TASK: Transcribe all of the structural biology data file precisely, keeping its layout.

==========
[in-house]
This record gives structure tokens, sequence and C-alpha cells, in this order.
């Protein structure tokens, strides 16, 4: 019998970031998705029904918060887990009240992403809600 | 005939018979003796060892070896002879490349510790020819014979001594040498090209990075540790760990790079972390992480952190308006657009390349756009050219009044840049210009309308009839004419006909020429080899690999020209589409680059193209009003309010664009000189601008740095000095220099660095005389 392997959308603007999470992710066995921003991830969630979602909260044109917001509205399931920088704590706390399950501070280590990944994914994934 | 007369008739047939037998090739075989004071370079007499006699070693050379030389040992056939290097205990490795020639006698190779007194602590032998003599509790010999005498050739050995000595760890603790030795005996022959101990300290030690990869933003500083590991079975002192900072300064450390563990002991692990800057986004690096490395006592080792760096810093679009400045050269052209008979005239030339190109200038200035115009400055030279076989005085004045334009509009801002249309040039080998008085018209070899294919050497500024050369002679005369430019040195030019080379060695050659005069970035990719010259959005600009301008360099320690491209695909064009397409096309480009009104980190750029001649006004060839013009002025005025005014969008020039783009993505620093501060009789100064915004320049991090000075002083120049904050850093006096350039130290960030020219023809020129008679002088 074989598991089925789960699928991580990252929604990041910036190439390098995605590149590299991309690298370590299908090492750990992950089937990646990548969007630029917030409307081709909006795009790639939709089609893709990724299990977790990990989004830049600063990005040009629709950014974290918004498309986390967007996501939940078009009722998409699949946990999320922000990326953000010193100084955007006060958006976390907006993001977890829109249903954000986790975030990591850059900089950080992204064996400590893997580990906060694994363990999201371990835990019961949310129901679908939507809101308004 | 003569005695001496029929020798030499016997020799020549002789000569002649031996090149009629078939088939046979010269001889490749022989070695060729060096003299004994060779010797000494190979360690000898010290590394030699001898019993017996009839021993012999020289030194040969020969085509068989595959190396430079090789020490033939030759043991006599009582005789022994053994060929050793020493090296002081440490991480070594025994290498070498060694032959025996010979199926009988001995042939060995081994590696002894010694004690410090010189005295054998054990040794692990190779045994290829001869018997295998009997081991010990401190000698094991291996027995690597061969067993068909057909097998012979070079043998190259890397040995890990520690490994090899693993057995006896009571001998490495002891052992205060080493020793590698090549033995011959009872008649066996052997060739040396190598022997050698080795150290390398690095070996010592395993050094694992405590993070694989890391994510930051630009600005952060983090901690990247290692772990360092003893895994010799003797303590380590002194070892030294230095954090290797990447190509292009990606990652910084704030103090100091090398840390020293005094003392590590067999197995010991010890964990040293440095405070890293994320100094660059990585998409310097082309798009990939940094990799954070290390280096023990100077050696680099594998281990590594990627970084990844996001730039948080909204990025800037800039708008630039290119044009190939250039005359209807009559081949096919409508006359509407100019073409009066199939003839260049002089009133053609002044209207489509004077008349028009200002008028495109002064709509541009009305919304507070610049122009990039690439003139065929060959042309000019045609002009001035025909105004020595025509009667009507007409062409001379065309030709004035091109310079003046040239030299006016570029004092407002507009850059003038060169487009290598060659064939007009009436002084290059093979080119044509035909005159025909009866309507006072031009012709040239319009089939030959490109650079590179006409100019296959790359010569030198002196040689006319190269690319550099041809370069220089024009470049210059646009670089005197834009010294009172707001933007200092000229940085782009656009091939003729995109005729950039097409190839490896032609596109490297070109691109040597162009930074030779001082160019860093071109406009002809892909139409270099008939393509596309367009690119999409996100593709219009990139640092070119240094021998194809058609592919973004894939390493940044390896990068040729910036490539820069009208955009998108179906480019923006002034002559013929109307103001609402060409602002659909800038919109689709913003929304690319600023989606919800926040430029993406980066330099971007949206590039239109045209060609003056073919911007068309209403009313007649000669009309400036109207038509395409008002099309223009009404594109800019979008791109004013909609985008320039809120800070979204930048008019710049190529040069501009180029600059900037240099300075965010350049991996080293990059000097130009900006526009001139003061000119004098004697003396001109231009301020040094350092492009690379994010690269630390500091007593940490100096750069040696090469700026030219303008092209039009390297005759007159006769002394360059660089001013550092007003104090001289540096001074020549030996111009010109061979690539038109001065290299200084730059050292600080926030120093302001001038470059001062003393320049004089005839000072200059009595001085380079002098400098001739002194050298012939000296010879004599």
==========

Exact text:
[in-house]
This record gives structure tokens, sequence and C-alpha cells, in this order.
């Protein structure tokens, strides 16, 4: 019998970031998705029904918060887990009240992403809600 | 005939018979003796060892070896002879490349510790020819014979001594040498090209990075540790760990790079972390992480952190308006657009390349756009050219009044840049210009309308009839004419006909020429080899690999020209589409680059193209009003309010664009000189601008740095000095220099660095005389 392997959308603007999470992710066995921003991830969630979602909260044109917001509205399931920088704590706390399950501070280590990944994914994934 | 007369008739047939037998090739075989004071370079007499006699070693050379030389040992056939290097205990490795020639006698190779007194602590032998003599509790010999005498050739050995000595760890603790030795005996022959101990300290030690990869933003500083590991079975002192900072300064450390563990002991692990800057986004690096490395006592080792760096810093679009400045050269052209008979005239030339190109200038200035115009400055030279076989005085004045334009509009801002249309040039080998008085018209070899294919050497500024050369002679005369430019040195030019080379060695050659005069970035990719010259959005600009301008360099320690491209695909064009397409096309480009009104980190750029001649006004060839013009002025005025005014969008020039783009993505620093501060009789100064915004320049991090000075002083120049904050850093006096350039130290960030020219023809020129008679002088 074989598991089925789960699928991580990252929604990041910036190439390098995605590149590299991309690298370590299908090492750990992950089937990646990548969007630029917030409307081709909006795009790639939709089609893709990724299990977790990990989004830049600063990005040009629709950014974290918004498309986390967007996501939940078009009722998409699949946990999320922000990326953000010193100084955007006060958006976390907006993001977890829109249903954000986790975030990591850059900089950080992204064996400590893997580990906060694994363990999201371990835990019961949310129901679908939507809101308004 | 003569005695001496029929020798030499016997020799020549002789000569002649031996090149009629078939088939046979010269001889490749022989070695060729060096003299004994060779010797000494190979360690000898010290590394030699001898019993017996009839021993012999020289030194040969020969085509068989595959190396430079090789020490033939030759043991006599009582005789022994053994060929050793020493090296002081440490991480070594025994290498070498060694032959025996010979199926009988001995042939060995081994590696002894010694004690410090010189005295054998054990040794692990190779045994290829001869018997295998009997081991010990401190000698094991291996027995690597061969067993068909057909097998012979070079043998190259890397040995890990520690490994090899693993057995006896009571001998490495002891052992205060080493020793590698090549033995011959009872008649066996052997060739040396190598022997050698080795150290390398690095070996010592395993050094694992405590993070694989890391994510930051630009600005952060983090901690990247290692772990360092003893895994010799003797303590380590002194070892030294230095954090290797990447190509292009990606990652910084704030103090100091090398840390020293005094003392590590067999197995010991010890964990040293440095405070890293994320100094660059990585998409310097082309798009990939940094990799954070290390280096023990100077050696680099594998281990590594990627970084990844996001730039948080909204990025800037800039708008630039290119044009190939250039005359209807009559081949096919409508006359509407100019073409009066199939003839260049002089009133053609002044209207489509004077008349028009200002008028495109002064709509541009009305919304507070610049122009990039690439003139065929060959042309000019045609002009001035025909105004020595025509009667009507007409062409001379065309030709004035091109310079003046040239030299006016570029004092407002507009850059003038060169487009290598060659064939007009009436002084290059093979080119044509035909005159025909009866309507006072031009012709040239319009089939030959490109650079590179006409100019296959790359010569030198002196040689006319190269690319550099041809370069220089024009470049210059646009670089005197834009010294009172707001933007200092000229940085782009656009091939003729995109005729950039097409190839490896032609596109490297070109691109040597162009930074030779001082160019860093071109406009002809892909139409270099008939393509596309367009690119999409996100593709219009990139640092070119240094021998194809058609592919973004894939390493940044390896990068040729910036490539820069009208955009998108179906480019923006002034002559013929109307103001609402060409602002659909800038919109689709913003929304690319600023989606919800926040430029993406980066330099971007949206590039239109045209060609003056073919911007068309209403009313007649000669009309400036109207038509395409008002099309223009009404594109800019979008791109004013909609985008320039809120800070979204930048008019710049190529040069501009180029600059900037240099300075965010350049991996080293990059000097130009900006526009001139003061000119004098004697003396001109231009301020040094350092492009690379994010690269630390500091007593940490100096750069040696090469700026030219303008092209039009390297005759007159006769002394360059660089001013550092007003104090001289540096001074020549030996111009010109061979690539038109001065290299200084730059050292600080926030120093302001001038470059001062003393320049004089005839000072200059009595001085380079002098400098001739002194050298012939000296010879004599």